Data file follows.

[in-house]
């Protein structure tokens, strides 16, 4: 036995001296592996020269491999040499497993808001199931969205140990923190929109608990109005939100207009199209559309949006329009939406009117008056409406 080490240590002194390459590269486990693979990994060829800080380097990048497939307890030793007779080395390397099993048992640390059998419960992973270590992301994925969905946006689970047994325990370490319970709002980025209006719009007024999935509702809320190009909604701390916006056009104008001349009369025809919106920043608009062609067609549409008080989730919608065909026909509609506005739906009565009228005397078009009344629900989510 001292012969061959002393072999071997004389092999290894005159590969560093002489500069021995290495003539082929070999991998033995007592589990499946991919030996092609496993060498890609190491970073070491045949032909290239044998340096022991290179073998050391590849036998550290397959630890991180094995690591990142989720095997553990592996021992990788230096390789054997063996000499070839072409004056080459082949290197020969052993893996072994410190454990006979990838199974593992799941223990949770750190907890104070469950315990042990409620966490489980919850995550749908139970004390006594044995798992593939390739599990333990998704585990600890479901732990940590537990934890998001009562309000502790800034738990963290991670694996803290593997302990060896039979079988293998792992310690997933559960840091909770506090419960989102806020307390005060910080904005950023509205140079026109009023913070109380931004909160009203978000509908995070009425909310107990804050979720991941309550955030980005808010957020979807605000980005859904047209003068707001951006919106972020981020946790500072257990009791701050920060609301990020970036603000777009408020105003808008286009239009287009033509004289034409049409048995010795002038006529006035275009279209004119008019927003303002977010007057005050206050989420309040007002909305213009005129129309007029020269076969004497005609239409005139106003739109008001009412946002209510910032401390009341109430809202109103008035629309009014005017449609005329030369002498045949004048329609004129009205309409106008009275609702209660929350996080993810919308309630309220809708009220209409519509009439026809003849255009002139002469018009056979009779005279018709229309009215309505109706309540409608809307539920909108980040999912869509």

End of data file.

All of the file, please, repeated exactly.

[in-house]
């Protein structure tokens, strides 16, 4: 036995001296592996020269491999040499497993808001199931969205140990923190929109608990109005939100207009199209559309949006329009939406009117008056409406 080490240590002194390459590269486990693979990994060829800080380097990048497939307890030793007779080395390397099993048992640390059998419960992973270590992301994925969905946006689970047994325990370490319970709002980025209006719009007024999935509702809320190009909604701390916006056009104008001349009369025809919106920043608009062609067609549409008080989730919608065909026909509609506005739906009565009228005397078009009344629900989510 001292012969061959002393072999071997004389092999290894005159590969560093002489500069021995290495003539082929070999991998033995007592589990499946991919030996092609496993060498890609190491970073070491045949032909290239044998340096022991290179073998050391590849036998550290397959630890991180094995690591990142989720095997553990592996021992990788230096390789054997063996000499070839072409004056080459082949290197020969052993893996072994410190454990006979990838199974593992799941223990949770750190907890104070469950315990042990409620966490489980919850995550749908139970004390006594044995798992593939390739599990333990998704585990600890479901732990940590537990934890998001009562309000502790800034738990963290991670694996803290593997302990060896039979079988293998792992310690997933559960840091909770506090419960989102806020307390005060910080904005950023509205140079026109009023913070109380931004909160009203978000509908995070009425909310107990804050979720991941309550955030980005808010957020979807605000980005859904047209003068707001951006919106972020981020946790500072257990009791701050920060609301990020970036603000777009408020105003808008286009239009287009033509004289034409049409048995010795002038006529006035275009279209004119008019927003303002977010007057005050206050989420309040007002909305213009005129129309007029020269076969004497005609239409005139106003739109008001009412946002209510910032401390009341109430809202109103008035629309009014005017449609005329030369002498045949004048329609004129009205309409106008009275609702209660929350996080993810919308309630309220809708009220209409519509009439026809003849255009002139002469018009056979009779005279018709229309009215309505109706309540409608809307539920909108980040999912869509």